Early on in this book, the fictional Lale Sokolov, based on the real man of that name who survived Auschwitz and its horrors to eventually live in suburban Melbourne, has his arm tattooed. Aghast, he laments, ‘How can someone do this to another human being?’ He wonders if, ‘for the rest of his life, be it short or long, he will be defined by this moment, this irregular number: 32407’. The story that follows explores this first theme by exposing the nadir of human depravity as represented by the Holocaust’s perpetrators, and refutes his second thought. Although given the loathsome function of the tattooist, Lale lives in opposition to the Nazi fantasy that Jews, Gypsies, and others could thus be reduced to their withered husks; his gestures of kindness and sacrifice flow endlessly towards his fellow inmates and his lifelong love, Gita.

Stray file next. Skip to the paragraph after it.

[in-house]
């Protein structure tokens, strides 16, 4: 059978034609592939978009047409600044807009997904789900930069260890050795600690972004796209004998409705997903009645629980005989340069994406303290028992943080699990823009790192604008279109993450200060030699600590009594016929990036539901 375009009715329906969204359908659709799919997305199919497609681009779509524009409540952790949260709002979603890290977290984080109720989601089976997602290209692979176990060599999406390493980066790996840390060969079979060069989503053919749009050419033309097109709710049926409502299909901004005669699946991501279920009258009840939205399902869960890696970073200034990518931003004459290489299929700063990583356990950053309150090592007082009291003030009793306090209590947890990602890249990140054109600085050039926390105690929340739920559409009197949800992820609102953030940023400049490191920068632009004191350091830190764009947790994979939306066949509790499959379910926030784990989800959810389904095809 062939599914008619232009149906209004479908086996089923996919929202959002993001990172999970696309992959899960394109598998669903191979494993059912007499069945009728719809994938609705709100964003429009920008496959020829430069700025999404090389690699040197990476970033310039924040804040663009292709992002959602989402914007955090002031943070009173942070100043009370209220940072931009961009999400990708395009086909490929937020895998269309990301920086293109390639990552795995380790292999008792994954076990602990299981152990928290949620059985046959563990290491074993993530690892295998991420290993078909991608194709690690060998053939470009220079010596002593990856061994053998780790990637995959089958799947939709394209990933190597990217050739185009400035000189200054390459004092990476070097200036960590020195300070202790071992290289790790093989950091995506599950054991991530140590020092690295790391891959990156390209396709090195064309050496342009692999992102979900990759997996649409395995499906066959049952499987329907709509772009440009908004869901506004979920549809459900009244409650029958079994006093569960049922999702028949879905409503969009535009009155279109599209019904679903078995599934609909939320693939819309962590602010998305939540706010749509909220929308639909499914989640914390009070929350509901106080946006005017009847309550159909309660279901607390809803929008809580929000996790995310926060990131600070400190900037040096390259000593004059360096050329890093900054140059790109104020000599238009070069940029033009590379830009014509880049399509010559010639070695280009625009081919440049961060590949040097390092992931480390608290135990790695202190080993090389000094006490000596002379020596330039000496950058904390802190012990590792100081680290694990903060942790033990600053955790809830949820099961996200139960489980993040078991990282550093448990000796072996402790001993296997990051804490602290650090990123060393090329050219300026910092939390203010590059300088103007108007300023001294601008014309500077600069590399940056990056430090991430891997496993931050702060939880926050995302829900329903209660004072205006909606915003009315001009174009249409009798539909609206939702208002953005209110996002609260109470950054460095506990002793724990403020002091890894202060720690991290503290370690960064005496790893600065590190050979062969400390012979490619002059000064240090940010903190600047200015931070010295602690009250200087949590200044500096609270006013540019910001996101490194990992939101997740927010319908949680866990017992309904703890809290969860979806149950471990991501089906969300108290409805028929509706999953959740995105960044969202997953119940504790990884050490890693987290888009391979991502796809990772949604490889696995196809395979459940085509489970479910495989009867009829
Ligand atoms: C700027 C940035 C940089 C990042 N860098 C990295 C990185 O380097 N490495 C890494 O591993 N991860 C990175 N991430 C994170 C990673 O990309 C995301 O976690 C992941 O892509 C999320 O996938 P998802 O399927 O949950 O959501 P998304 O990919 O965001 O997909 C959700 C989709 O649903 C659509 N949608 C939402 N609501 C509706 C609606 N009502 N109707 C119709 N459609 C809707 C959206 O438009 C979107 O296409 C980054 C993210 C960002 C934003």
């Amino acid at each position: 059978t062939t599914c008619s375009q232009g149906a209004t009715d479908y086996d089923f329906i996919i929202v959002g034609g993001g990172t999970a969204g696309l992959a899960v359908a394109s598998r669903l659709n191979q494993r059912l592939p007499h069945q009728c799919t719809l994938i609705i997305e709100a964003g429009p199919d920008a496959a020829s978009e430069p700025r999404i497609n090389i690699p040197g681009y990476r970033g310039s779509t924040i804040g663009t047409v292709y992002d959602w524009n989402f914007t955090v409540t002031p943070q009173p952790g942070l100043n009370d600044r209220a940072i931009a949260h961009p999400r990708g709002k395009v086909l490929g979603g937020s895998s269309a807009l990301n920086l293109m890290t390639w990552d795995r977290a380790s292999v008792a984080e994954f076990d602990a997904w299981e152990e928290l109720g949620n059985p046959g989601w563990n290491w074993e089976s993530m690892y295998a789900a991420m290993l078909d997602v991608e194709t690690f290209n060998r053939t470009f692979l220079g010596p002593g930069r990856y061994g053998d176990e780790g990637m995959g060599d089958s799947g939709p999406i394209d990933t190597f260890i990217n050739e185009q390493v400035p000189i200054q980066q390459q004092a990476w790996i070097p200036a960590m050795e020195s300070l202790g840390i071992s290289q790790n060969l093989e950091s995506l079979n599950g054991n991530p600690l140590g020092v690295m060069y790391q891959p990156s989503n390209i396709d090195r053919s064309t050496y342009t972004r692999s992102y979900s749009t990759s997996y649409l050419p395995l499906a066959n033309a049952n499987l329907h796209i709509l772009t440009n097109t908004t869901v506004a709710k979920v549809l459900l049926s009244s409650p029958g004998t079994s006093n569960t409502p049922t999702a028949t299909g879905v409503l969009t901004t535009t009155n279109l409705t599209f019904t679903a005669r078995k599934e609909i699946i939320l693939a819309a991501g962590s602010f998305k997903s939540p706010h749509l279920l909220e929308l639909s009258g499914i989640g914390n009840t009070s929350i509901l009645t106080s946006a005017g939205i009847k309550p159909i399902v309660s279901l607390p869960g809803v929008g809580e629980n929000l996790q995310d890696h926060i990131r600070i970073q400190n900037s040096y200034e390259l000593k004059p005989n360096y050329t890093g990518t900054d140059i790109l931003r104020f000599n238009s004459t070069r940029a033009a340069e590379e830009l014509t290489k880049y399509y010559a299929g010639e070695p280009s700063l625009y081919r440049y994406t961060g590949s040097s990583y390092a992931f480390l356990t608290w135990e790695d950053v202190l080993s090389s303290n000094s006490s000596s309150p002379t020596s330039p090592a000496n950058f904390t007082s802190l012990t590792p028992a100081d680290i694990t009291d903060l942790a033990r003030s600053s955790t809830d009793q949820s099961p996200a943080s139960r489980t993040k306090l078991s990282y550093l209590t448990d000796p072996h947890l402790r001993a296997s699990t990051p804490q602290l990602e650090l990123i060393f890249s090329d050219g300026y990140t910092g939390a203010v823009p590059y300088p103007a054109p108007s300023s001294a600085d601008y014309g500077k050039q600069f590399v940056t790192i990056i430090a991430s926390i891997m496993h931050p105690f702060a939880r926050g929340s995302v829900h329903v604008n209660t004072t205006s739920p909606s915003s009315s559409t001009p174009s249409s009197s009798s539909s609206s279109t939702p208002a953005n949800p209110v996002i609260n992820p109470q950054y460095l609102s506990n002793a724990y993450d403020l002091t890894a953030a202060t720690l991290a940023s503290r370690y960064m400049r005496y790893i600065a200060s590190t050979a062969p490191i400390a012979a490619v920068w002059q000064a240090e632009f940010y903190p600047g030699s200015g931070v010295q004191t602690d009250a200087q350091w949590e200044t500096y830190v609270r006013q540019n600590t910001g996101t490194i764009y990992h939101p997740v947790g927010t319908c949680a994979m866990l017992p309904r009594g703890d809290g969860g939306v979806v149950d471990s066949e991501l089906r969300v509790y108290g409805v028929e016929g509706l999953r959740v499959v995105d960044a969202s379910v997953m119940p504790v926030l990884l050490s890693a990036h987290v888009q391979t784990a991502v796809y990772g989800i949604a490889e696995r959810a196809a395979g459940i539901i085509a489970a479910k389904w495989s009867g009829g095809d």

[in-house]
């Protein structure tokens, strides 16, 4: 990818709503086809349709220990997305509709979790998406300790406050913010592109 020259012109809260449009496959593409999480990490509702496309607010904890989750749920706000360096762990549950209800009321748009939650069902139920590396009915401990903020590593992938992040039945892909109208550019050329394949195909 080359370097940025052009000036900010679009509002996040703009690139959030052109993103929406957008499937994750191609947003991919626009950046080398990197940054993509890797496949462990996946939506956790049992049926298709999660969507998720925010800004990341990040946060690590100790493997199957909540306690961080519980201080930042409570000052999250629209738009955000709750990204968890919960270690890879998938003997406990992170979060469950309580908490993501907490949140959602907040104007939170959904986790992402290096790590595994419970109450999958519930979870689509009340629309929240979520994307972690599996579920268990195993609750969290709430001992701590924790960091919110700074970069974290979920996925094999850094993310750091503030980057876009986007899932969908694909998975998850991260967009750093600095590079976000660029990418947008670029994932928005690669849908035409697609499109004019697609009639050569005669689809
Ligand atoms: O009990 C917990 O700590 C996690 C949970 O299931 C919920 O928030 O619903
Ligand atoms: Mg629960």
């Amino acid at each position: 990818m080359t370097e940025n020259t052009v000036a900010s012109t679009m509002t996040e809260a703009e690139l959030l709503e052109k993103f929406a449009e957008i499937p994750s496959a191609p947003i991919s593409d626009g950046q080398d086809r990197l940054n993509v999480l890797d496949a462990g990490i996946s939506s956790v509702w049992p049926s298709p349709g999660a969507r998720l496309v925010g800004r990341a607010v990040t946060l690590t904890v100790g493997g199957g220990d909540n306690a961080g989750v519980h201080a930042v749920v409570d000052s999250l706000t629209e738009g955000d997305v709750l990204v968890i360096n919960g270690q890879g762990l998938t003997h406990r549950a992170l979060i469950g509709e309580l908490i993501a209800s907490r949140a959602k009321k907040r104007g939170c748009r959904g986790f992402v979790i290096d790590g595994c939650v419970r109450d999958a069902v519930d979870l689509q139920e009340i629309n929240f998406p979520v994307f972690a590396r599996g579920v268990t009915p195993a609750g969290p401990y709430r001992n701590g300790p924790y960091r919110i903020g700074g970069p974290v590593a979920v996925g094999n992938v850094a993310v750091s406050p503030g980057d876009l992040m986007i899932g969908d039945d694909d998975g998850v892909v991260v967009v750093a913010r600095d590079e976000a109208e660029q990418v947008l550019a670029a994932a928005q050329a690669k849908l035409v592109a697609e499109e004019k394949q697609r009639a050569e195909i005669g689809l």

Tali Lavi reviews 'The Tattooist Of Auschwitz' by Heather Morris
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Tali Lavi is a writer, reviewer and public interviewer. Her reviews and writing have appeared in Magpies Magazine, The Melbourne Review (now defunct), Kids’ Book Review, Overland, Manifesto and the Short and Scary Anthology. Tali worked on the original Melbourne Jewish Writers Festival and is now co-programmer of Melbourne Jewish Book Week. She has an MA in Creative Writing from RMIT University.
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